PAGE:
About Philip Terrie

Philip Terrie is an Adirondack and environmental historian, and the author of five books on regional history, including Contested Terrain: A New History of Nature and People in the Adirondacks (2nd ed., Syracuse UP, 2008) and Seeing the Forest: Reviews, Musings, and Opinions from an Adirondack Historian (Saranac Lake: Adirondack Explorer, 2017).

Reader Interactions


  1. Bob Glennon says

    Phil, thanks from this old war horse as well. I profoundly hope this is the first of a series. I’d love to read your take on the Agency’s handling of the 1980 Winter Olympics, for example (the skijump vote, authorizing the tallest structure twixt Albany and Montreal, was 6-4 with one abstention). The creation of the money sewer that is ORDA and all else that followed.

    The series could culminate with the Agency’s vote, Dick Booth the only dissenter, to approve the ACR thing in Tupper Lake. With that act, IMHO, it declared itself no longer a factor in the preservation of that “open space character of the Park” the TSC and its own organic act sought to protect.

    The APA Act will turn 50 in 2021; 2023 if you count from the enactment of the Land Use and Development Plan. Time to assess and reexamine?

  2. Phil Terrie says

    Tony, Thanks for a valuable addition to my article (I didn’t see this the first time you posted it). I wish the Explorer would let me write longer articles!

  3. Anthony Hall says

    Phil, I wonder if there would be enough interest (and enough material) for a symposium on the Anniversary of the TSC’s report. You’ve successfully called attention to its importance

  4. Lou Curth says

    Thank you for this informative article on the roots of the modern day Adirondack Park by distinguished historian Philip Terrie, and also for the companion piece “To Create A Park” offered by Tony Hall via the Comment section. Read together, they make a wonderful primer for younger Adirondack aficionados who have discovered our wonderful region in the years since 1971 when Gov. Nelson Rockefeller signed into law the act which created the Adirondack Park Agency.

    Fifty years on, I am reduced from being an environmental activist to being a witness to environmental history. Two questions keep coming to mind: (1.) How effective will today’s user-friendly Adirondack Park Agency be in negotiating the future of an Adirondack region facing existential threats from global warming, mass extinction and human overpopulation? (2.) Where are the citizen activists who will step forward, as we did on Earth Day 1970, to demand – and continue to demand – action by our political leaders to restore, protect and preserve our natural environment?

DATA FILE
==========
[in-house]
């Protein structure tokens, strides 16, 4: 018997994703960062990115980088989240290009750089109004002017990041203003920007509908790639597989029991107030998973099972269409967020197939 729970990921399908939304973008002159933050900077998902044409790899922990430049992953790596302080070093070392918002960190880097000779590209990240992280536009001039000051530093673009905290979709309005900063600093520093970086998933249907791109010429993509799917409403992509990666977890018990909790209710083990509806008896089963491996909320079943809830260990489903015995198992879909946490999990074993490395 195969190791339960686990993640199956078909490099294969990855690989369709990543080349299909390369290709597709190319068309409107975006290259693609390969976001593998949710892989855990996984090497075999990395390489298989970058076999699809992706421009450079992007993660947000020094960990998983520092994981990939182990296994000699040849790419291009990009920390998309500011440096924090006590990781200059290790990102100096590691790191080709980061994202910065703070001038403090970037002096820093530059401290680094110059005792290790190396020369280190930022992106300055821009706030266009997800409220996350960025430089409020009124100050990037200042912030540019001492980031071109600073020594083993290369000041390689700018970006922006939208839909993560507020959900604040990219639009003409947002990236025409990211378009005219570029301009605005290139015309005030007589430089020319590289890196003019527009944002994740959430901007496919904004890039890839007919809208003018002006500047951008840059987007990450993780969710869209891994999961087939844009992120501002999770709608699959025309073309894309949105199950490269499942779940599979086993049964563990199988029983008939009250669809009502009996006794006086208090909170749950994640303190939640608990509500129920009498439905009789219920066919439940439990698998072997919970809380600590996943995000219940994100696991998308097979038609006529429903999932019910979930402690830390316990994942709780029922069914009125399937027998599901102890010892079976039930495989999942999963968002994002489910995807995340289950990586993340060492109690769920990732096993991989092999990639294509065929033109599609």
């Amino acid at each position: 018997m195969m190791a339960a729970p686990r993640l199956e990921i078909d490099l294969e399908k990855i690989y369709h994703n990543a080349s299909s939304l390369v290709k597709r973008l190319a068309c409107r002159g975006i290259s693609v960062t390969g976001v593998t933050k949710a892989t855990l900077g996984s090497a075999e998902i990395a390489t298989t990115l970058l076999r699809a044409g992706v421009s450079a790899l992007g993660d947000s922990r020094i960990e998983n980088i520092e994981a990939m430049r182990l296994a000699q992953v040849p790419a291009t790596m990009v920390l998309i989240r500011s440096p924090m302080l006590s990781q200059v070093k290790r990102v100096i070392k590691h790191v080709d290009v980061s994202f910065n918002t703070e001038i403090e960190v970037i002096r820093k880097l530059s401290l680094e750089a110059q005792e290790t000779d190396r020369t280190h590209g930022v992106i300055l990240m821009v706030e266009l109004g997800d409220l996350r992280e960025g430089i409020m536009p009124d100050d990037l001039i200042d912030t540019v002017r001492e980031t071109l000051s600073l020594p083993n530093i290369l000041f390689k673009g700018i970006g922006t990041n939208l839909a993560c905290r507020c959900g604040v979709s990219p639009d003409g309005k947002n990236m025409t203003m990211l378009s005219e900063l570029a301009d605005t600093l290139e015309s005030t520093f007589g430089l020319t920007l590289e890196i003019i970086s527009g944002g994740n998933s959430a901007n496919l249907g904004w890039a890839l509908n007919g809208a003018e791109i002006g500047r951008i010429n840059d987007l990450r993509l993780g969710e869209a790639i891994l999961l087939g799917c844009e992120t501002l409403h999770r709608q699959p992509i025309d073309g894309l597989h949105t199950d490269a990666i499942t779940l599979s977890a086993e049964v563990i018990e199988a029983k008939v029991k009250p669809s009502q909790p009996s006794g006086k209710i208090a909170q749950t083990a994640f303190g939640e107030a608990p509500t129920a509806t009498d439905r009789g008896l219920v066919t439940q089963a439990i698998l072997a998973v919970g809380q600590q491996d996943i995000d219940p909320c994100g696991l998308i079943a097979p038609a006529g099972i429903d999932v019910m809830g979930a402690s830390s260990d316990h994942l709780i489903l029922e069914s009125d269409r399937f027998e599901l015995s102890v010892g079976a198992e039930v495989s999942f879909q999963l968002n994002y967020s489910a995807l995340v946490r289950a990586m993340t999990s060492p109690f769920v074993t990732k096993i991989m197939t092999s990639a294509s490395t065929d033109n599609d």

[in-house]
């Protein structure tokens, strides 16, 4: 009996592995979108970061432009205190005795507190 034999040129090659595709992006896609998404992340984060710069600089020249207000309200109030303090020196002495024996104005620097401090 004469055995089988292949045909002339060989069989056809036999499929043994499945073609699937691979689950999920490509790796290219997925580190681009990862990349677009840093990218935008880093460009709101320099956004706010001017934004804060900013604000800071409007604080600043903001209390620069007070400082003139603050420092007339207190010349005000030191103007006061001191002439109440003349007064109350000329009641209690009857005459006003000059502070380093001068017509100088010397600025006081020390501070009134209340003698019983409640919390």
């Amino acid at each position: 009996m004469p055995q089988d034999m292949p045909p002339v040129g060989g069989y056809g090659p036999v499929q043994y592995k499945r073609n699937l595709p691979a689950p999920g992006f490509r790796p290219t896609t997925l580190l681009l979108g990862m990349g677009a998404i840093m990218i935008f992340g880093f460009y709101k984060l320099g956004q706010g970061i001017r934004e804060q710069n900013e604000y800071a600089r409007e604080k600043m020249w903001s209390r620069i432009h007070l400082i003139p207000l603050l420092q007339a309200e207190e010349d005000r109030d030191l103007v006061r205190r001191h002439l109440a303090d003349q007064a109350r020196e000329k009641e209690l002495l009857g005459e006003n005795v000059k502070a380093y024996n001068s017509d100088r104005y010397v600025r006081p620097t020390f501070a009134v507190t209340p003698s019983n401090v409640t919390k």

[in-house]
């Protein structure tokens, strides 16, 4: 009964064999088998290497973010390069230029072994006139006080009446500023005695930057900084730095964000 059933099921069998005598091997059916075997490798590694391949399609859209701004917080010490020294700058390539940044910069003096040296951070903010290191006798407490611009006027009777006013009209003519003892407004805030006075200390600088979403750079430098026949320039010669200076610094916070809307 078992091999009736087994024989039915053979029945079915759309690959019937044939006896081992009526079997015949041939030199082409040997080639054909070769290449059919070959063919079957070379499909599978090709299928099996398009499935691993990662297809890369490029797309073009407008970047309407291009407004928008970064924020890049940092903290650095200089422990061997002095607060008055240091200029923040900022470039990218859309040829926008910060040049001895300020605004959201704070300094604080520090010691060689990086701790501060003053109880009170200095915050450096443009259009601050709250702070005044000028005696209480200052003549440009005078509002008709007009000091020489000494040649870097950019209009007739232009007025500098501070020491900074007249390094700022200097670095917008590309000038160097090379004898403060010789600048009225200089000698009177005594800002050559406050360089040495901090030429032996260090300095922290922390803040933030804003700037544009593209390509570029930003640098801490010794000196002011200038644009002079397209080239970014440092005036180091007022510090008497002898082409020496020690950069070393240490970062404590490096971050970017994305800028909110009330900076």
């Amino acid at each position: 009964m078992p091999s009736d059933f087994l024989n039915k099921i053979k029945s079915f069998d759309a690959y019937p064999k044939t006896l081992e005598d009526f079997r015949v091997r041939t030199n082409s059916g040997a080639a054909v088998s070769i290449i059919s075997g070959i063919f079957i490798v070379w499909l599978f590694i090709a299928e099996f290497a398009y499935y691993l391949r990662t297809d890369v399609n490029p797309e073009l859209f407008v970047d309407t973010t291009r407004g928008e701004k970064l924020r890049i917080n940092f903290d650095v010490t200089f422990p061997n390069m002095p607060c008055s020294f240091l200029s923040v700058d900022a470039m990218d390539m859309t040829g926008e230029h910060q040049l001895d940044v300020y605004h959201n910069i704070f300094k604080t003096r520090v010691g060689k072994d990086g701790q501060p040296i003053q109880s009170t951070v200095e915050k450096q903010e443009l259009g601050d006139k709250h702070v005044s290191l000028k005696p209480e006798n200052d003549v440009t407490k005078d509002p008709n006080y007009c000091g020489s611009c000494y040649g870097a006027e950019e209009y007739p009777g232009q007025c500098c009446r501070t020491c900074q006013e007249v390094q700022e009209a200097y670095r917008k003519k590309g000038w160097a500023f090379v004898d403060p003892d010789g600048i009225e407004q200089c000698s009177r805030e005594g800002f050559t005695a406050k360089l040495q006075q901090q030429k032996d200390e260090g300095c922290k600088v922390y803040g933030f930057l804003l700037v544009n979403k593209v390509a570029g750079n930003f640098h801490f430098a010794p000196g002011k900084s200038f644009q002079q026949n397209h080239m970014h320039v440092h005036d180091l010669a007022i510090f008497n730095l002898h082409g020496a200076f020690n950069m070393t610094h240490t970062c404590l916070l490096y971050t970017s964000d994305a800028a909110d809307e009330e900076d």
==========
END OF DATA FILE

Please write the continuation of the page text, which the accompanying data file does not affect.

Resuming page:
5. Terrie Philip says

    Tony, The Adk Experience will host a symposium on the 50th anniversary of the establishment of the APA; Rockefeller signed the enabling legislation in June 1970. Waiting to see whether it will be virtual or in person. If in person: Crowne Plaza, Lake Placid, June 21-22. If virtual: online presentations and discussions, June 22. Hope to announce details after the first of the year.

  6. Tony Hall says

    Also recommended reading: Lou Curth’s own “The Forest Rangers: a History of the New Y ork State Forest Ranger Force,” 1987, published by the NYS DEC

  7. Bob Meyer says

    Thank you Phil for this article.
    I still have both Volume I & II [the technical report] and remember reading them both cover to cover with excitement and pride that our state was poised to forge ahead with sound environmental policies and action with regard to The Adirondacks.
    I can only hope that the APA can regain independence from the whims and winds of political shenanigans, learn from past mistakes and build on the good work it has accomplished in the past.
    Bob Meyer
    Cortlandt Manor & Pottersville, NY

  8. Sandra Hildreth says

    In Dec 1970 I was a recent college graduate, and a young wife who had moved to New York 3 months earlier. My husband was a graduate student at Pratt Institute in Brooklyn and I had a job in the Institute Library. I saw the Report of the Temporary Study Commission and I wanted to learn more about the Adirondacks. But never in my wildest dreams had I ever thought I would end up living there and that the region would shape and become the focus of my career as an artist for the next 50 years of my life! Thanks, Phil, for reminding me of this.

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